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February 22nd, 2018, 01:58 AM   #1
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A circle between 2 points

Can you prove this or prove that this is wrong;
"There are 2 points"
There is only one circle (or in the plane - the same circle but in the opposite direction) that passes through the 2 points (if is a radius is given)?
And there is some more definition;
The radius > hypotenuse?
If it help, if not why?
And what do I need to be given (if I'm wrong) so that "only one circle pass through the 2 points?

Last edited by skipjack; February 22nd, 2018 at 12:31 PM.
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February 22nd, 2018, 02:55 AM   #2
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Quote:
Originally Posted by policer View Post
"There are 2 points"
Ok.
Quote:
Originally Posted by policer View Post
There is only one circle (or in the plane - the same circle but in the opposite direction) that passes through the 2 points (if is a radius is given)?
What do you mean the same circle but opposite direction? The title of this thread suggests the circle is between the points, but here you claim the circle passes through the points.
Quote:
Originally Posted by policer View Post
And there is some more definition;
The radius > hypotenuse?
If it help, if not why?
And what do I need to be given (if I'm wrong) so that "only one circle pass through the 2 points?
The hypotenuse of what? A triangle circumscribed in the circle?

Perhaps you can provide an example.

Last edited by skipjack; February 22nd, 2018 at 12:22 PM.
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February 22nd, 2018, 03:05 AM   #3
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Quote:
Originally Posted by policer View Post
Can you prove this or prove that this is wrong;
"There are 2 points"
There is only one circle (or in the plane - the same circle but in the opposite direction) that passes through the 2 points (if is a radius is given)?
And there is some more definition;
The radius > hypotenuse?
If it help, if not why?
And what do I need to be given (if I'm wrong) so that "only one circle pass through the 2 points?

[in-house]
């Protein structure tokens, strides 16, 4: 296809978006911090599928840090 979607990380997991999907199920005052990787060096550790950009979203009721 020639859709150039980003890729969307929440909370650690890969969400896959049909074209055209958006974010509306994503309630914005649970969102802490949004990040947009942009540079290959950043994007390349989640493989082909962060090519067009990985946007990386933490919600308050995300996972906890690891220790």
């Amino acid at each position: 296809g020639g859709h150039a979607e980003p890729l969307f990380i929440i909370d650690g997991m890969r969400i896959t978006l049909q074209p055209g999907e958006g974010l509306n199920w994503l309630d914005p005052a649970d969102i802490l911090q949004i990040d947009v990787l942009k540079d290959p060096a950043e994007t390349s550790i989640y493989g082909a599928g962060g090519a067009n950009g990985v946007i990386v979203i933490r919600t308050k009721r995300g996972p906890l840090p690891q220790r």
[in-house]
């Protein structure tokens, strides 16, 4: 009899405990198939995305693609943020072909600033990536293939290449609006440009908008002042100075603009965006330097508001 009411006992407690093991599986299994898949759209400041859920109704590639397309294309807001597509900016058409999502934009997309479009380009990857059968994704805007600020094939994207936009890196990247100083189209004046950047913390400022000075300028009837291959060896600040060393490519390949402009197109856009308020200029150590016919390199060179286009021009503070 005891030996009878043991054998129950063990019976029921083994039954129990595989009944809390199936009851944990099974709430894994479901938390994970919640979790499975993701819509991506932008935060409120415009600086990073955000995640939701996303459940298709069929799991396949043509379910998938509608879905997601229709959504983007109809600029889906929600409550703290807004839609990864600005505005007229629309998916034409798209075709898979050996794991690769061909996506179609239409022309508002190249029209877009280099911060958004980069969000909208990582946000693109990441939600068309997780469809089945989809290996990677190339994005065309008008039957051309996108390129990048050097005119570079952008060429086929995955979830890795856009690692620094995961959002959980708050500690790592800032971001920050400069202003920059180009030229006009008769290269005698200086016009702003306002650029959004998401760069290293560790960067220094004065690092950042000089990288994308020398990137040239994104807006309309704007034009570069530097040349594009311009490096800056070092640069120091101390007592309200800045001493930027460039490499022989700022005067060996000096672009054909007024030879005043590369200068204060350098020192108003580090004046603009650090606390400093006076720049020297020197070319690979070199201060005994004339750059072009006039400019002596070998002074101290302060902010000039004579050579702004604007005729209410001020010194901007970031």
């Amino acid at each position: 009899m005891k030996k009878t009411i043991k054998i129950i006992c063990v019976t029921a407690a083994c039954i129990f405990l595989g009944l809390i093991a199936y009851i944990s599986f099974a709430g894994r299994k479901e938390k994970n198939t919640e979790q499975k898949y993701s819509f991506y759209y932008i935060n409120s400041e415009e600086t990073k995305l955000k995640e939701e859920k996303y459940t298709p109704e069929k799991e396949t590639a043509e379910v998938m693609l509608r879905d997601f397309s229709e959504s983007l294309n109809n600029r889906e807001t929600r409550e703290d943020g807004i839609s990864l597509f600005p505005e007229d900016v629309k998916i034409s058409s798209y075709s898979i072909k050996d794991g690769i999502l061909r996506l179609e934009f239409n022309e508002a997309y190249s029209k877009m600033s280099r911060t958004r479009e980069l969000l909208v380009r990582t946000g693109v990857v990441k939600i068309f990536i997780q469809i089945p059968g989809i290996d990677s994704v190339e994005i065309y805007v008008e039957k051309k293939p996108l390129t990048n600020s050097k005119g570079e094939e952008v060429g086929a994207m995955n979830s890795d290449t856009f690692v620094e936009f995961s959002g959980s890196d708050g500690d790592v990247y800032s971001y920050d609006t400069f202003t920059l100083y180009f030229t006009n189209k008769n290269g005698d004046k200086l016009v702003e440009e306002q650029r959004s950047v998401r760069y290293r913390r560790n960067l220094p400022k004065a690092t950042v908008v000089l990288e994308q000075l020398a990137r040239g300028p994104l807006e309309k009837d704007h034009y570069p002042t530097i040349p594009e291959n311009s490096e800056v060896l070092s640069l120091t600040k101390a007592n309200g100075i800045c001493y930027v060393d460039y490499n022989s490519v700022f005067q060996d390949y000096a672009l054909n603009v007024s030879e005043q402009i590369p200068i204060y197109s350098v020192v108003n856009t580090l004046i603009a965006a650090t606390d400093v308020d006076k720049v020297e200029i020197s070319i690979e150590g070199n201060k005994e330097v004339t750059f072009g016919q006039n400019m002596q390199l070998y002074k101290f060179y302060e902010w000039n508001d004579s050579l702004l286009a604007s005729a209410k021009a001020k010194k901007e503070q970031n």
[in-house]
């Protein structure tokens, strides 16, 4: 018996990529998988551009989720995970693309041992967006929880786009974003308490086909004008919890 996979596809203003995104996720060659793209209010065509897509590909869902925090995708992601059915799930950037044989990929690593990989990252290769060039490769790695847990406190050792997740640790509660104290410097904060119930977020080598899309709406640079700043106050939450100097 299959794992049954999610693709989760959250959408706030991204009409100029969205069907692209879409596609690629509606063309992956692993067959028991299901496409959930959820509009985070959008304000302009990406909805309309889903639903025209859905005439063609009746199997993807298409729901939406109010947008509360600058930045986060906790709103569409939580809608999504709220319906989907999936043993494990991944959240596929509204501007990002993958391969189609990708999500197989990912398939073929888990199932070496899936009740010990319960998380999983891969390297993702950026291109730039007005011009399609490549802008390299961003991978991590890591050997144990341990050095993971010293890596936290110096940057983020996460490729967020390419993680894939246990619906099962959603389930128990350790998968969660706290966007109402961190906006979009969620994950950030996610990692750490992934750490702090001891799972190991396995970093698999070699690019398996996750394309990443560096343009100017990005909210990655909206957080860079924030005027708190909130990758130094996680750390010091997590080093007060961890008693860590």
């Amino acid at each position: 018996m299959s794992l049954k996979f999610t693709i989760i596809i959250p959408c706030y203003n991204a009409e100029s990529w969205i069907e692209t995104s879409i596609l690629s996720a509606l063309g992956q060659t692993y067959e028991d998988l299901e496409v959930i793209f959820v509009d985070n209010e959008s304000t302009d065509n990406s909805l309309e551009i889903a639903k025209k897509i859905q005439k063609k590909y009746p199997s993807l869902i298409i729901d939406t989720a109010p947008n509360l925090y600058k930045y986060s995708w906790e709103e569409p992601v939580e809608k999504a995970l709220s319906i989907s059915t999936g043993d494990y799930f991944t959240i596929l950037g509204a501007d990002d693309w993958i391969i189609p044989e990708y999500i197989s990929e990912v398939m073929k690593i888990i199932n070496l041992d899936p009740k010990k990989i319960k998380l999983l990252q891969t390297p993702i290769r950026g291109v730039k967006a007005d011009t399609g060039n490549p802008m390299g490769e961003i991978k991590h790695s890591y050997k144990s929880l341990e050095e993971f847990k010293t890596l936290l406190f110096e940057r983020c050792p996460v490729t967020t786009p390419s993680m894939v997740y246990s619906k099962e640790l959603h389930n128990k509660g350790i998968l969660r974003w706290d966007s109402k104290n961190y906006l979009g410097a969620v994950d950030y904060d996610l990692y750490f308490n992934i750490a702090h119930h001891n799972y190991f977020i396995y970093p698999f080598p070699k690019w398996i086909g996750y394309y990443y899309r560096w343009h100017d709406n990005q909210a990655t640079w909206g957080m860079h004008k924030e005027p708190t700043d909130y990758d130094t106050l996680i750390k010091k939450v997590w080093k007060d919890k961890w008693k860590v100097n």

I don't think this starts off right.

There are infinitely many circles that can be drawn in the plane between two given points, say A and B.

If you are also given the radius, there are still more than one circles passing through those two points and having a given radius.

The smallest radius circle lies on the straight line between those two points.
This is shown in green in my diagram, with radius R1

The right bisector of this line generates an infinite sequence of pairs of circles with the same radius - The blue and red circles in my diagram both with radius R2 and R2 > R1.

You could base your right-angled triangles in this construction if you wish.
Attached Images
File Type: jpg 3circles1.jpg (25.1 KB, 3 views)
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Last edited by skipjack; February 22nd, 2018 at 12:31 PM.
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February 22nd, 2018, 03:08 AM   #4
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O.K. Thanks.
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February 22nd, 2018, 03:45 AM   #5
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Wow.
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February 22nd, 2018, 03:46 AM   #6
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Given two points, P and Q, and a distance (the radius), r, with one leg of compasses on P, strike an arc with radius r. With one leg of the compasses on Q, strike an arc with radius r. Those two circles will intersect in two points, one on either side of the line through P and Q. Using those two points as center and radius r, you can construct exactly two circles that intersect at P and Q.
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February 22nd, 2018, 04:02 AM   #7
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Sorry, Country Boy. Can you divide your reply into steps, so I can follow the reply and understand what you mean? Thanks...

Can you draw more than 2 circles at point A & point B with the same radius?

Last edited by skipjack; February 22nd, 2018 at 12:29 PM.
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February 22nd, 2018, 04:56 AM   #8
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1 character
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February 22nd, 2018, 05:10 AM   #9
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O.K.

Sorry on the reply that I send. I confuse with the term "compasses" to the term "conscience". Sorry!!!
Your reply is very clear. Thanks.

Last edited by policer; February 22nd, 2018 at 05:21 AM.
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February 22nd, 2018, 05:51 AM   #10
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A circle
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